It’s Friday and that means that it’s time for our Friday link dump, where we highlight some recent papers (and other stuff) that we found interesting but didn’t have the time to write an entire post about. If you think there’s something we missed, or have something to say, please share in the comments section!
Well, friday sure did sneak up on me this week. Here’s a nice post about the first paper from a new NCEAS working group that aims to study biodiversity among the world’s cities. I really like the mixed approach that they are taking. It includes loads of collaborators from a bunch of different countries. It’s the same approach that we’ve taken with this blog.
Speaking of this blog, last week marked one year since we launched. That’s pretty exciting! In our first year of collaborative, multinational blogging, we’ve produced 101 posts from 32 contributors representing 5 countries and 13 institutions. Our most popular posts are a tie between Jon Lefcheck’s Paradox of the Phytoplankton posts (1 and 2), and our first interview: Diverse Introspectives with Peter Kareiva. Want to join the group? Contribute your posts here. We are always interested in hearing feedback from the community, too. Have any suggestions for improving the site in the next year? Share them in the comments! -Fletcher Halliday
After all the recent news regarding the Great Barrier Reef, ocean critters everywhere desperately needed a win. Fortunately, Palau’s willing to put the team on its back. Last Tuesday, the Pacific island nation’s president announced plans to ban all commercial fishing in the near future, making its surrounding waters a 100% marine sanctuary. This 200 nautical mile stretch of ocean will be used almost exclusively for ecotourism, an industry that for this tropical country appears more sustainable than industrial fishing. Though questions remain as to how effectively this ban can be enforced, it’s promising to see biodiversity being prioritized in national policy. -Nate Johnson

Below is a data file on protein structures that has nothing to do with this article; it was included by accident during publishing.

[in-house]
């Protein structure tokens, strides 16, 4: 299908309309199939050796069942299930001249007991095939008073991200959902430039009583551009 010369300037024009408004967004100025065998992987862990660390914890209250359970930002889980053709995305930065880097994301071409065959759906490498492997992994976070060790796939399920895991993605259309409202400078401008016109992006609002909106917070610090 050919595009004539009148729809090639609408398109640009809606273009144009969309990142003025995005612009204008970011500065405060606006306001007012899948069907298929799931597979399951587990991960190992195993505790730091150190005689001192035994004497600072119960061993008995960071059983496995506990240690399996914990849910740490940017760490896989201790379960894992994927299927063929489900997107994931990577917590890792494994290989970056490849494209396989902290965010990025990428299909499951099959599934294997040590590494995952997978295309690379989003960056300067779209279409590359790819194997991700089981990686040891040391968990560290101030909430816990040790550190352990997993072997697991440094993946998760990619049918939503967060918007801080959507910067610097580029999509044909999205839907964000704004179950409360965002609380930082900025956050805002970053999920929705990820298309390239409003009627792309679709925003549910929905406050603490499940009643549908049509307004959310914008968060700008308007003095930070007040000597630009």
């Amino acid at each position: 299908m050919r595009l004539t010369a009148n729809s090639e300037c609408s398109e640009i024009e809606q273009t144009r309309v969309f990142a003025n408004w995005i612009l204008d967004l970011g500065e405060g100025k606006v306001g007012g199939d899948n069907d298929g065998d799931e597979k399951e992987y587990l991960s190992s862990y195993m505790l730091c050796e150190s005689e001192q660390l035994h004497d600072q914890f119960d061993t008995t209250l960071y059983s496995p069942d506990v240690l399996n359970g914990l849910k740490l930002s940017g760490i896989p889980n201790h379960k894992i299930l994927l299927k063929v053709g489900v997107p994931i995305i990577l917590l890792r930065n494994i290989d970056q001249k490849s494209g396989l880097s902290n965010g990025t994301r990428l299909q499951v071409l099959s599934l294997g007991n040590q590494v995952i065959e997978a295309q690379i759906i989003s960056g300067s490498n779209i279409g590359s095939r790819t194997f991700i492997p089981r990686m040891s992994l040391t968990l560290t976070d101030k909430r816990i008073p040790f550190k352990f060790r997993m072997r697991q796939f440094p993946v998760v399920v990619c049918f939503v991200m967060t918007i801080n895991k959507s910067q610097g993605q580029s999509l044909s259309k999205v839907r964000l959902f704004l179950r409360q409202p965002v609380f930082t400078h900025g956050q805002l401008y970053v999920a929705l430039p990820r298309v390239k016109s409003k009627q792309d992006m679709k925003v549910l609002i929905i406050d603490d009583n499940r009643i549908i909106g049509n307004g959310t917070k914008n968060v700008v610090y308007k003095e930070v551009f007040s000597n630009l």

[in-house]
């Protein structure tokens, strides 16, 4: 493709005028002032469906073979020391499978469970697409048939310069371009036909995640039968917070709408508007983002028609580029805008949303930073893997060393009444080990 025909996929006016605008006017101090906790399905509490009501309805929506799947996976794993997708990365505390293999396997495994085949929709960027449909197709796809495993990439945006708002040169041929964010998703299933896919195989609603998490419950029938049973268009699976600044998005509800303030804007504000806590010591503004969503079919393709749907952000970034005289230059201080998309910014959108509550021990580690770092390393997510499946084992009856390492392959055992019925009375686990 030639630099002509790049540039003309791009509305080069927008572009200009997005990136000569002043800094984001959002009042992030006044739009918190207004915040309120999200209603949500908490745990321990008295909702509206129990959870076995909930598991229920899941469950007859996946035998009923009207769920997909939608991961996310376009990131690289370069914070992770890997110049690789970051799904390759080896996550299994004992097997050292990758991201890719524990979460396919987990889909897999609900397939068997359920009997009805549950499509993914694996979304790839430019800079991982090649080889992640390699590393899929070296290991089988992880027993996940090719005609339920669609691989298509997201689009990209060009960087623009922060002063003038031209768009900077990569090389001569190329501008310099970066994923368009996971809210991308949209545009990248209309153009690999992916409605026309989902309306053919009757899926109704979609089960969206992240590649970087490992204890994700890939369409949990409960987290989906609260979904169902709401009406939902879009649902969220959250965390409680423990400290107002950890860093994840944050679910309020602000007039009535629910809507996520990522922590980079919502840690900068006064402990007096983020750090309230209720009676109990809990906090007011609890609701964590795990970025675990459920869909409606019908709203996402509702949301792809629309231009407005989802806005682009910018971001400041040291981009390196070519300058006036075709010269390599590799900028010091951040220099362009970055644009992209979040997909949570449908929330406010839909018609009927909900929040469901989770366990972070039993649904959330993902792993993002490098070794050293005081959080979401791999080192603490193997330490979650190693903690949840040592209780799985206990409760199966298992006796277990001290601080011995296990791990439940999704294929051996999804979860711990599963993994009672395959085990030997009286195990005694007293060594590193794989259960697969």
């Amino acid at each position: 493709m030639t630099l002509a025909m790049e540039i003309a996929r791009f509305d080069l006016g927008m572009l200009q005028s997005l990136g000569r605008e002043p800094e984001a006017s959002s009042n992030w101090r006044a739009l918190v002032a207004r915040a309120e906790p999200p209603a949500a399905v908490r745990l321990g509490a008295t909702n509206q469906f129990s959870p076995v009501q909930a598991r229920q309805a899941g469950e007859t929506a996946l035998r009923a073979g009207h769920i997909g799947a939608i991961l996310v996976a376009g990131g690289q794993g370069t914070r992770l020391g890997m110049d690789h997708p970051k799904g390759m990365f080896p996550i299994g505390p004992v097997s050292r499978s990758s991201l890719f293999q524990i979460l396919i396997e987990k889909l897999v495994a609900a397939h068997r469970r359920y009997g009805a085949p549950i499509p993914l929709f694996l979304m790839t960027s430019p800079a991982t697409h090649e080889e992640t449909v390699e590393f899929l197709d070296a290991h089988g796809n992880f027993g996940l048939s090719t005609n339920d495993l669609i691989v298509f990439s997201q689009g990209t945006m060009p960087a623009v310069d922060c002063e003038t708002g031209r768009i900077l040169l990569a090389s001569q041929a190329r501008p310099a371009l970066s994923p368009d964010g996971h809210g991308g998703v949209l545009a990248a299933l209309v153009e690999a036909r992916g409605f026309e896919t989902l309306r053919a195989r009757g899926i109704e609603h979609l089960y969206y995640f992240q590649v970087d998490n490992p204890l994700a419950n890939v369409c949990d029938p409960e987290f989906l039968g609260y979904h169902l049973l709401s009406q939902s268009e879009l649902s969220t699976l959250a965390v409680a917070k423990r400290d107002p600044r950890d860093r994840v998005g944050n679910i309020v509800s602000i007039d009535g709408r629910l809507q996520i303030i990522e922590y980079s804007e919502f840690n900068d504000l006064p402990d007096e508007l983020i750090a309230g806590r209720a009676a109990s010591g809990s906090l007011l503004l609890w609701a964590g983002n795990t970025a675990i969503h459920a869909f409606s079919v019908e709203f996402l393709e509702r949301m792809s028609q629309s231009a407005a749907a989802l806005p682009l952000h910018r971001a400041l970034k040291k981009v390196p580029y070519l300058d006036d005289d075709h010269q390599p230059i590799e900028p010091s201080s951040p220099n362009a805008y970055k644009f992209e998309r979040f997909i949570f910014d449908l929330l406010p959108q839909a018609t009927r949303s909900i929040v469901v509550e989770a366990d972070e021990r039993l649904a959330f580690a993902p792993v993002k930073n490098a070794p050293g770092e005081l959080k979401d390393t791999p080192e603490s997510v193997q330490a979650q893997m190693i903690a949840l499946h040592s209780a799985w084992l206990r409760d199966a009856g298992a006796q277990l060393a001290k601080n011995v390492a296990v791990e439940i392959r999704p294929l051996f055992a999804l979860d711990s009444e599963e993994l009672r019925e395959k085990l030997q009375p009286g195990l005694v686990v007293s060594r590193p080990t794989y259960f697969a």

In an era where expert knowledge is considered a valuable source of information, used in different applied problems, such as species distribution models and in the elaboration of red lists, Michael Caley and colleagues asked an interesting question: What is an expert? They proposed a system modeling approach, based on Bayesian networks, capable to quantify the level of expertise of researchers.
In a new Ecology Letters paper, titled “Phylogenetic approaches for studying diversification”, Hélène Morlon carried out a through review of the main methods and models used to study diversification processes based on phylogenetic data. She also points out that the greatest advances in this field will depend on “our ability to embrace the use of diversification models in community ecology, the science of interaction networks and conservation biology.”
A couple days ago, we celebrated the Darwin Day (He was born in February 12th, 1809). There are still some events going on around the World in order to celebrate the life and the work of one of the most important scientist of all times! Here is a list of some of the ongoing activities. -Vinicius Bastazini
14 February 2014
February 13, 2014